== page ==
The problem with the information technology industry is that we are fond of doing the same thing that we used to do, but giving an action a new name and telling everyone that a so-called paradigm shift has happened. Take DevOps, take big data analytics or even take cloud computing… we’ve kind of been here before with a lot of these concepts, processes and methodologies.
So could ‘bimodal IT’ be genuinely new… and what makes it happen?
What bimodal IT isn’t
In the bimodal world, IT is not broken down into mobile and desk-based technologies. Today we are far beyond that segmentation and we can quite safely work to build ‘mobile first’ (if not mobile quite a lot of the time) technologies right up to serious enterprise level systems monitoring dashboards.
What bimodal IT is
Instead then, bimodal IT is an approach where we segment technologies into two different streams or categories based upon different software application requirements, different service criticality and different maturity.
As Forbes writer Kurt Marko has noted here using Gartner’s explanation, bimodal mode #1 is traditional software with an emphasis on scalability, efficiency, safety and accuracy. So then bimodal mode #2 is software that can be defined as non-sequential with an emphasis on agility and speed.
This decoupling of software might be undertaken to a) keep legacy systems intact while the IT teams tries out new (more Agile) extensions or b) keep mission critical systems intact while the IT team tries out new cloud-centric prototype software that has yet to prove its effectiveness, scalability or ability to integrate with the mothership.
The central rationale behind cloud is scalability/flexibility, so by pushing more software into bimodal mode #2 we can make more innovation happen outside of the monolithic silos of yesteryear. At least that’s the theory anyway.
Three types of automation
Why all this discussion in the first place then? The justification for tabling the importance of this concept (whether in fact it is just a reinvention of old ideas or not) and highlighting it is the automation software. Workload automation and automated job scheduling software with automated job controls are just three of the types of auto-controls we now see increasingly deployed in the modern software application development shop.
What does software automation actually look like?
Automation in practice means management software with functions like a job library — this is a kind of directory where developers will find hundreds of production-ready templated job steps that are self-documenting. Other tools will include simulation functions — these exist so that developers and operations can simulate workflow logic and execution for testing without incurring delays imposed by actually running the job payload.
This is the market that Advanced Systems Concepts Inc. (ASCI) is going for with its ActiveBatch Version 10 product. As a piece of workload automation and automated job scheduling software the firm says it has specifically engineered its latest release to meet the demands for improved agility and bimodal deployment.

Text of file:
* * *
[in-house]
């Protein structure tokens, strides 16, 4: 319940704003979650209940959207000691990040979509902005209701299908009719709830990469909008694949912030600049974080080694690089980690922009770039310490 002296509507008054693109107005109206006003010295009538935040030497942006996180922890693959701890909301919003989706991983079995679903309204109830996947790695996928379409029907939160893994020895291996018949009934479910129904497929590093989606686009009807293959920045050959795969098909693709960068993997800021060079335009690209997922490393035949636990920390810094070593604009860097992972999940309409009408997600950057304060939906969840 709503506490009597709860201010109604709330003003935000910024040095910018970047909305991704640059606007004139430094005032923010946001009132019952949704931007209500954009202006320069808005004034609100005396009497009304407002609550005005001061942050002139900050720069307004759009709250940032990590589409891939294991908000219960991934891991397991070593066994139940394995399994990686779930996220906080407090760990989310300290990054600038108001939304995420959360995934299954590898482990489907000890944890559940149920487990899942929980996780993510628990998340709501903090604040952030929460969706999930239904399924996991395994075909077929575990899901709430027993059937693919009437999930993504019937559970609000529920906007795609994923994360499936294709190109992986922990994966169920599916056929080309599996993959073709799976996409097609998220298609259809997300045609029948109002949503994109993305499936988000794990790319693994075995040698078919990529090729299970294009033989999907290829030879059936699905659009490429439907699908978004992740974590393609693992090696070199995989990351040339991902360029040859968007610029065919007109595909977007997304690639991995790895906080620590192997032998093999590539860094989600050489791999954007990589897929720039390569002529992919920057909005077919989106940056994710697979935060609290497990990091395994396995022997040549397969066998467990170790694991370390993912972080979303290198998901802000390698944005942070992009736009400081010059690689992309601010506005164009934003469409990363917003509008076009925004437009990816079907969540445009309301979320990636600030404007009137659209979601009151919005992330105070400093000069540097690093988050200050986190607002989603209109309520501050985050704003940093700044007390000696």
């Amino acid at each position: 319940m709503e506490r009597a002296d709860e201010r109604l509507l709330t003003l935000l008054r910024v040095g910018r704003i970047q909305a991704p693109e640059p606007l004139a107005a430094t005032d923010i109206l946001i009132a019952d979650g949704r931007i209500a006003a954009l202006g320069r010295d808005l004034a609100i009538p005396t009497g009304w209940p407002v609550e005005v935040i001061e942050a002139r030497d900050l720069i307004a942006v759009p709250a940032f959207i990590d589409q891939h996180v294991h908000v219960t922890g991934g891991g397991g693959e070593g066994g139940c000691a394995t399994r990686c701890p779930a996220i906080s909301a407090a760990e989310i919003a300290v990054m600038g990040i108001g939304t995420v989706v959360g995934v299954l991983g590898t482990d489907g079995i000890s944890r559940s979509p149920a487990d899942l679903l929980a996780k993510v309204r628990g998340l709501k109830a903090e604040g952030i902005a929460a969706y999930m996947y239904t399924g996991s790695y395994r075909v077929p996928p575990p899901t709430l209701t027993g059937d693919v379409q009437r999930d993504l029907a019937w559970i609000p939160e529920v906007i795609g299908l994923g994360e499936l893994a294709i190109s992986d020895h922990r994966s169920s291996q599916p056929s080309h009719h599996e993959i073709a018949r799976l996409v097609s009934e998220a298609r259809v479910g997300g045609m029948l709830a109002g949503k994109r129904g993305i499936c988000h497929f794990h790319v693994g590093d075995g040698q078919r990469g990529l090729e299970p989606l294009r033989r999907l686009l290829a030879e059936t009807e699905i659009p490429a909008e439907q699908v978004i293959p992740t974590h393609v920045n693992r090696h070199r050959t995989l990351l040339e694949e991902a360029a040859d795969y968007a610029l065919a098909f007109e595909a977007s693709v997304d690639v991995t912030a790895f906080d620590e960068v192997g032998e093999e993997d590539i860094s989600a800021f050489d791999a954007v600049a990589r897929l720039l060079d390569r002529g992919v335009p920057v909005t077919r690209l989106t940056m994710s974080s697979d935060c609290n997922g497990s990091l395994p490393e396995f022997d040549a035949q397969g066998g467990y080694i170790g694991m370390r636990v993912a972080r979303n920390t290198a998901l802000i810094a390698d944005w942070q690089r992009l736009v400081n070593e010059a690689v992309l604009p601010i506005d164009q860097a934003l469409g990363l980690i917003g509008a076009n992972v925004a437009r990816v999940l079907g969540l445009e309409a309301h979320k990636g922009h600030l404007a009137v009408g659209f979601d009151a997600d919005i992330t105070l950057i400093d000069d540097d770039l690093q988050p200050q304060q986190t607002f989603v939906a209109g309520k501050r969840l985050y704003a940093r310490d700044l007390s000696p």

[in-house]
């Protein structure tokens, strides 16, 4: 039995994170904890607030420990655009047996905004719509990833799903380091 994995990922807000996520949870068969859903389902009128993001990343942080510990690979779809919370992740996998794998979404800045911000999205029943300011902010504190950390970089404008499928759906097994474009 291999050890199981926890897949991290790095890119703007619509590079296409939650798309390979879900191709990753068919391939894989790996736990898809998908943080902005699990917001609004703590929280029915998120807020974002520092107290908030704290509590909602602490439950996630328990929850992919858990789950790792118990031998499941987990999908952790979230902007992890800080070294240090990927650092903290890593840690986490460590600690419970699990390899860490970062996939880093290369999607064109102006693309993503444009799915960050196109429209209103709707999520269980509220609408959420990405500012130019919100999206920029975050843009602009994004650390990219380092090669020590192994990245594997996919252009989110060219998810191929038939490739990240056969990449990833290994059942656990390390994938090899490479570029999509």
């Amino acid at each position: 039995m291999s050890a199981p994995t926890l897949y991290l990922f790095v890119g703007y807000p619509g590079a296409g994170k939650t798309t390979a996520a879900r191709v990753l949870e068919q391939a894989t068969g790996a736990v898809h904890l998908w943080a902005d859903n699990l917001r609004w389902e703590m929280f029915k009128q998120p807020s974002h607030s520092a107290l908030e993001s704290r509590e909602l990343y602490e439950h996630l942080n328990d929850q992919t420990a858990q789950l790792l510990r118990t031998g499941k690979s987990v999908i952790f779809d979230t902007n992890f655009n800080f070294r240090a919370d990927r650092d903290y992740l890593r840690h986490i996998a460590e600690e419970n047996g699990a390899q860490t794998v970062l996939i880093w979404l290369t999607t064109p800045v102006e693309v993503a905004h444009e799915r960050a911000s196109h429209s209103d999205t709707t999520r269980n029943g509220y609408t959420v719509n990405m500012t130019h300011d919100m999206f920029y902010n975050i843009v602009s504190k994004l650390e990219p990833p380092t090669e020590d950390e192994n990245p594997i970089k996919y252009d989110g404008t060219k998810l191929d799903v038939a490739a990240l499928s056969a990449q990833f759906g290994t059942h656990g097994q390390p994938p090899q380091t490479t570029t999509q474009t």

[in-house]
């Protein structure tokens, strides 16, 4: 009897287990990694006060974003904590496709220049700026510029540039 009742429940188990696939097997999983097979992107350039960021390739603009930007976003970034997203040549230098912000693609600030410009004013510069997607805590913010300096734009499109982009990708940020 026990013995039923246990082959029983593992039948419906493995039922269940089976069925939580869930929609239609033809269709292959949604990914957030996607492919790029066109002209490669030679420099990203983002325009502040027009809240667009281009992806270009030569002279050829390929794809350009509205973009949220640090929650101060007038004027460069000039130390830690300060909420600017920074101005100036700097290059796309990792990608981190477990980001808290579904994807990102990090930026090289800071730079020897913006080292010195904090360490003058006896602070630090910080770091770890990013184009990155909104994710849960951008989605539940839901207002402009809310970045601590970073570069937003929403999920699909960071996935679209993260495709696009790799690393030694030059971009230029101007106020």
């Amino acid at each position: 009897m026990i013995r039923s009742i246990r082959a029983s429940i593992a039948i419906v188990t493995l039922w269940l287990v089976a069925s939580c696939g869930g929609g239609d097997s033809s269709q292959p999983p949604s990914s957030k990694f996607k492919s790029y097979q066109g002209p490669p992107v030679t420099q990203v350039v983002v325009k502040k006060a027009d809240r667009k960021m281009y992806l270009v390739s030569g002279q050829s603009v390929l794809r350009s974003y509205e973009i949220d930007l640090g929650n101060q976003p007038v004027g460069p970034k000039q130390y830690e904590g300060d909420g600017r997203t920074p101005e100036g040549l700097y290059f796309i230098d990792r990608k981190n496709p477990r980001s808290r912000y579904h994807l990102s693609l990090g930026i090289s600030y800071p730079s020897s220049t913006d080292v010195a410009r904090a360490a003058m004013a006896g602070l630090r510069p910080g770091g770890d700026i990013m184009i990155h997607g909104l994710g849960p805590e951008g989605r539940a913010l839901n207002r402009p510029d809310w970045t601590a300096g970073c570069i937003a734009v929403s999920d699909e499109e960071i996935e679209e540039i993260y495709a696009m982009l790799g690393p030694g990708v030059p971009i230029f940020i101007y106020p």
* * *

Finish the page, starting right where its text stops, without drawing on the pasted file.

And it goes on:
“Most IT organizations are facing unprecedented challenges due to the rate of production growth, changing business requirements, stagnating budgets and a shortage of skilled professionals,” said Jim Manias, VP of sales and marketing at Advanced Systems Concepts. “Built with an understanding of common business functions, ActiveBatch Version 10 introduces new capabilities that can cut workflow development times by as much as 50%. The benefit of these innovations allow DevOps teams to refocus on critical IT business and operational processes, thereby reducing delays, decreasing errors, and improving the speed at which tasks are released into production.”
No need to reinvent the wheel?
If products like ActiveBatch gain a foothold, then we could see software development more actively directed towards the automation functions found within.
All signs are that we now have a software industry moving towards more ‘drag and drop’ development anyway. With that in mind, it’s easy to see why functions like a library to assemble jobs and workflows faster with pre-built logic could be popular.
Why spend time researching, writing and testing code if those templates are available? Well yes, they cost money and they might not always fit the job in hand — but often they will.
According to Manias and his team, “Most organizations struggle with a combination of three to eight separate automation tools. ActiveBatch Version 10 helps reduce that number to one, due to its cross-platform architecture and jobs library. Furthermore, its predictive analytics and intelligent automation technology lets it anticipate upcoming computing needs, then assemble and later disassemble the exact mix of real, virtual and cloud resources required for the task, on the fly.”
Everybody’s trying to be more automated
ActiveBatch is not the only such automation and scheduling tool on the market. Other vendors include BMC Control-M, IBM Job Scheduler, CA’s CA Workload Automation AE and smaller interesting players like Automic — and the list goes on to Cicso and Hitcahi etc.
Automation is not a panacea; it throws up thorny issues relating to governance & control and does not fit all sizes. Nor is automation a paradigm shift in its own right, but its existence (and current popularization) is testimony to the way we are becoming more cloud-centric, more Agile-centric and more componentized and modular in terms of our approach to software.